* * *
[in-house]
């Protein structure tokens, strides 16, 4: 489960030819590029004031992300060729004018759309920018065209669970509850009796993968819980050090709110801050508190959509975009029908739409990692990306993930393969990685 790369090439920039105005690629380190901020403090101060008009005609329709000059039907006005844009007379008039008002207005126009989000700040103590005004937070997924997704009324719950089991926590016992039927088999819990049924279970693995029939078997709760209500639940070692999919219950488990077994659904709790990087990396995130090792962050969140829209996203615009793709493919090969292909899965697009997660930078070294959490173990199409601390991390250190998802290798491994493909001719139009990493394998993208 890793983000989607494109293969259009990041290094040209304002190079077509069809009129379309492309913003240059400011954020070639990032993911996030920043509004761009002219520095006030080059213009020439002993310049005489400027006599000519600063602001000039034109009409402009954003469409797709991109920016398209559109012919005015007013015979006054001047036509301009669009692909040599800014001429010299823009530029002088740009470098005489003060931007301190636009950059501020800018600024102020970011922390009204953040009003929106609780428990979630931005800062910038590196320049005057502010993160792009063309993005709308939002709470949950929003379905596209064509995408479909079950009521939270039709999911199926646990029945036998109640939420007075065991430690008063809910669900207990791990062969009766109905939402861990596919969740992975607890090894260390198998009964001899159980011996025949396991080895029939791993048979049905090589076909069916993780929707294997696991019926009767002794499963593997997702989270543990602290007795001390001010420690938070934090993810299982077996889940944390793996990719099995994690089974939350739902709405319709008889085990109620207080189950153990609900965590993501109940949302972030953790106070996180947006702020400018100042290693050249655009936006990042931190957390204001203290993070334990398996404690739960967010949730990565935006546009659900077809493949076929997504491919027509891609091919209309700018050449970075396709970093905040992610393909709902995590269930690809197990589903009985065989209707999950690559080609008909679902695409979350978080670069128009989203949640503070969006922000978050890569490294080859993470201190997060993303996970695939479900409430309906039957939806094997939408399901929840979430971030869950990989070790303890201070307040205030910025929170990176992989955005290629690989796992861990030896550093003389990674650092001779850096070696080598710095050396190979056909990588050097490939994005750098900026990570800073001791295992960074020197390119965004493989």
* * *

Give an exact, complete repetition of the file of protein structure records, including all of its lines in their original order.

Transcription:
[in-house]
């Protein structure tokens, strides 16, 4: 489960030819590029004031992300060729004018759309920018065209669970509850009796993968819980050090709110801050508190959509975009029908739409990692990306993930393969990685 790369090439920039105005690629380190901020403090101060008009005609329709000059039907006005844009007379008039008002207005126009989000700040103590005004937070997924997704009324719950089991926590016992039927088999819990049924279970693995029939078997709760209500639940070692999919219950488990077994659904709790990087990396995130090792962050969140829209996203615009793709493919090969292909899965697009997660930078070294959490173990199409601390991390250190998802290798491994493909001719139009990493394998993208 890793983000989607494109293969259009990041290094040209304002190079077509069809009129379309492309913003240059400011954020070639990032993911996030920043509004761009002219520095006030080059213009020439002993310049005489400027006599000519600063602001000039034109009409402009954003469409797709991109920016398209559109012919005015007013015979006054001047036509301009669009692909040599800014001429010299823009530029002088740009470098005489003060931007301190636009950059501020800018600024102020970011922390009204953040009003929106609780428990979630931005800062910038590196320049005057502010993160792009063309993005709308939002709470949950929003379905596209064509995408479909079950009521939270039709999911199926646990029945036998109640939420007075065991430690008063809910669900207990791990062969009766109905939402861990596919969740992975607890090894260390198998009964001899159980011996025949396991080895029939791993048979049905090589076909069916993780929707294997696991019926009767002794499963593997997702989270543990602290007795001390001010420690938070934090993810299982077996889940944390793996990719099995994690089974939350739902709405319709008889085990109620207080189950153990609900965590993501109940949302972030953790106070996180947006702020400018100042290693050249655009936006990042931190957390204001203290993070334990398996404690739960967010949730990565935006546009659900077809493949076929997504491919027509891609091919209309700018050449970075396709970093905040992610393909709902995590269930690809197990589903009985065989209707999950690559080609008909679902695409979350978080670069128009989203949640503070969006922000978050890569490294080859993470201190997060993303996970695939479900409430309906039957939806094997939408399901929840979430971030869950990989070790303890201070307040205030910025929170990176992989955005290629690989796992861990030896550093003389990674650092001779850096070696080598710095050396190979056909990588050097490939994005750098900026990570800073001791295992960074020197390119965004493989």